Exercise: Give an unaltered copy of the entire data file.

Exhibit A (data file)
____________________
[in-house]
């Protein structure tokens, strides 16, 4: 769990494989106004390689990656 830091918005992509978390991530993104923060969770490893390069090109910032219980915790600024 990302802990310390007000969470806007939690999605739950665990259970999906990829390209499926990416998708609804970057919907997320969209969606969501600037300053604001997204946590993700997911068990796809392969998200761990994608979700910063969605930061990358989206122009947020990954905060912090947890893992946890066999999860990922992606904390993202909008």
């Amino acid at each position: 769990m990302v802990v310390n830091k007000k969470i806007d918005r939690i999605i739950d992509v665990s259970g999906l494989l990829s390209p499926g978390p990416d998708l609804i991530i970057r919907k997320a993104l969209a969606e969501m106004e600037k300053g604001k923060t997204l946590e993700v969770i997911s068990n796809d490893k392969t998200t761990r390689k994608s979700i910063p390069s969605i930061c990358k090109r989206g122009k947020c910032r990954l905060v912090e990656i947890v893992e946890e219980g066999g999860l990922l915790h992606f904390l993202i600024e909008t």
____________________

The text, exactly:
[in-house]
């Protein structure tokens, strides 16, 4: 769990494989106004390689990656 830091918005992509978390991530993104923060969770490893390069090109910032219980915790600024 990302802990310390007000969470806007939690999605739950665990259970999906990829390209499926990416998708609804970057919907997320969209969606969501600037300053604001997204946590993700997911068990796809392969998200761990994608979700910063969605930061990358989206122009947020990954905060912090947890893992946890066999999860990922992606904390993202909008």
């Amino acid at each position: 769990m990302v802990v310390n830091k007000k969470i806007d918005r939690i999605i739950d992509v665990s259970g999906l494989l990829s390209p499926g978390p990416d998708l609804i991530i970057r919907k997320a993104l969209a969606e969501m106004e600037k300053g604001k923060t997204l946590e993700v969770i997911s068990n796809d490893k392969t998200t761990r390689k994608s979700i910063p390069s969605i930061c990358k090109r989206g122009k947020c910032r990954l905060v912090e990656i947890v893992e946890e219980g066999g999860l990922l915790h992606f904390l993202i600024e909008t």